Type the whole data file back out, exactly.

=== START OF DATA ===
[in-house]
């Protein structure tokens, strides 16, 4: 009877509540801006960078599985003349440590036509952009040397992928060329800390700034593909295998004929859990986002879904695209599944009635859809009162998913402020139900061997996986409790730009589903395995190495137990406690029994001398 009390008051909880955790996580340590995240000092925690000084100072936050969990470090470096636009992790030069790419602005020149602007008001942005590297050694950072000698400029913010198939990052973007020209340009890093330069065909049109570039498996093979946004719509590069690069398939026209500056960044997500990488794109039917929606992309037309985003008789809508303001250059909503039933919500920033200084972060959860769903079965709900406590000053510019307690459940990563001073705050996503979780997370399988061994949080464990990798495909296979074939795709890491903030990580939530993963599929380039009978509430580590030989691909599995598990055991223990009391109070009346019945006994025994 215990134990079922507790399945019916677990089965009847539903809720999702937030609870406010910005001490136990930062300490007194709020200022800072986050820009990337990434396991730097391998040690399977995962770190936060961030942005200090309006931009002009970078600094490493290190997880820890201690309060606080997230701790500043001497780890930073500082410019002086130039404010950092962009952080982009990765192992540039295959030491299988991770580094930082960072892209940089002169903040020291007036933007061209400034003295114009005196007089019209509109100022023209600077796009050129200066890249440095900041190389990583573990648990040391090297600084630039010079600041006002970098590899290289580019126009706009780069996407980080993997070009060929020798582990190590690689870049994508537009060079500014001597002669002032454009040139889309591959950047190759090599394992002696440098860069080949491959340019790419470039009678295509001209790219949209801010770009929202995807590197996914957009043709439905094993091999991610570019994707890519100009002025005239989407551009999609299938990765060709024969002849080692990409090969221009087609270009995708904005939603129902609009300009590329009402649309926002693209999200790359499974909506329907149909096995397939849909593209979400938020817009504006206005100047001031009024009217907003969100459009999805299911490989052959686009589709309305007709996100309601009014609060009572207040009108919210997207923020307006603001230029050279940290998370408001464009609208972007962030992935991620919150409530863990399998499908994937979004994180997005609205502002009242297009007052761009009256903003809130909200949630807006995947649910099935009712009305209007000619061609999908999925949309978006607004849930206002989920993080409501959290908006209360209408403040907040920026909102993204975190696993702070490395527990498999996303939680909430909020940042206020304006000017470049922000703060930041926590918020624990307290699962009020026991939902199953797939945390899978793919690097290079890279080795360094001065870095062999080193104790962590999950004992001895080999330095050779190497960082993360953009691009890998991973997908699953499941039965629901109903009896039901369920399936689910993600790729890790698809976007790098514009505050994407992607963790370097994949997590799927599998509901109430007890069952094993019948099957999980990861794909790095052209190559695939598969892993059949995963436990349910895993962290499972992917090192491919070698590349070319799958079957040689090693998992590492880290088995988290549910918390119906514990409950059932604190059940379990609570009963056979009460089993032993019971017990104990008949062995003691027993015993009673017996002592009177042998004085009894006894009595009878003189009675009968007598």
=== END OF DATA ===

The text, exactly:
[in-house]
């Protein structure tokens, strides 16, 4: 009877509540801006960078599985003349440590036509952009040397992928060329800390700034593909295998004929859990986002879904695209599944009635859809009162998913402020139900061997996986409790730009589903395995190495137990406690029994001398 009390008051909880955790996580340590995240000092925690000084100072936050969990470090470096636009992790030069790419602005020149602007008001942005590297050694950072000698400029913010198939990052973007020209340009890093330069065909049109570039498996093979946004719509590069690069398939026209500056960044997500990488794109039917929606992309037309985003008789809508303001250059909503039933919500920033200084972060959860769903079965709900406590000053510019307690459940990563001073705050996503979780997370399988061994949080464990990798495909296979074939795709890491903030990580939530993963599929380039009978509430580590030989691909599995598990055991223990009391109070009346019945006994025994 215990134990079922507790399945019916677990089965009847539903809720999702937030609870406010910005001490136990930062300490007194709020200022800072986050820009990337990434396991730097391998040690399977995962770190936060961030942005200090309006931009002009970078600094490493290190997880820890201690309060606080997230701790500043001497780890930073500082410019002086130039404010950092962009952080982009990765192992540039295959030491299988991770580094930082960072892209940089002169903040020291007036933007061209400034003295114009005196007089019209509109100022023209600077796009050129200066890249440095900041190389990583573990648990040391090297600084630039010079600041006002970098590899290289580019126009706009780069996407980080993997070009060929020798582990190590690689870049994508537009060079500014001597002669002032454009040139889309591959950047190759090599394992002696440098860069080949491959340019790419470039009678295509001209790219949209801010770009929202995807590197996914957009043709439905094993091999991610570019994707890519100009002025005239989407551009999609299938990765060709024969002849080692990409090969221009087609270009995708904005939603129902609009300009590329009402649309926002693209999200790359499974909506329907149909096995397939849909593209979400938020817009504006206005100047001031009024009217907003969100459009999805299911490989052959686009589709309305007709996100309601009014609060009572207040009108919210997207923020307006603001230029050279940290998370408001464009609208972007962030992935991620919150409530863990399998499908994937979004994180997005609205502002009242297009007052761009009256903003809130909200949630807006995947649910099935009712009305209007000619061609999908999925949309978006607004849930206002989920993080409501959290908006209360209408403040907040920026909102993204975190696993702070490395527990498999996303939680909430909020940042206020304006000017470049922000703060930041926590918020624990307290699962009020026991939902199953797939945390899978793919690097290079890279080795360094001065870095062999080193104790962590999950004992001895080999330095050779190497960082993360953009691009890998991973997908699953499941039965629901109903009896039901369920399936689910993600790729890790698809976007790098514009505050994407992607963790370097994949997590799927599998509901109430007890069952094993019948099957999980990861794909790095052209190559695939598969892993059949995963436990349910895993962290499972992917090192491919070698590349070319799958079957040689090693998992590492880290088995988290549910918390119906514990409950059932604190059940379990609570009963056979009460089993032993019971017990104990008949062995003691027993015993009673017996002592009177042998004085009894006894009595009878003189009675009968007598």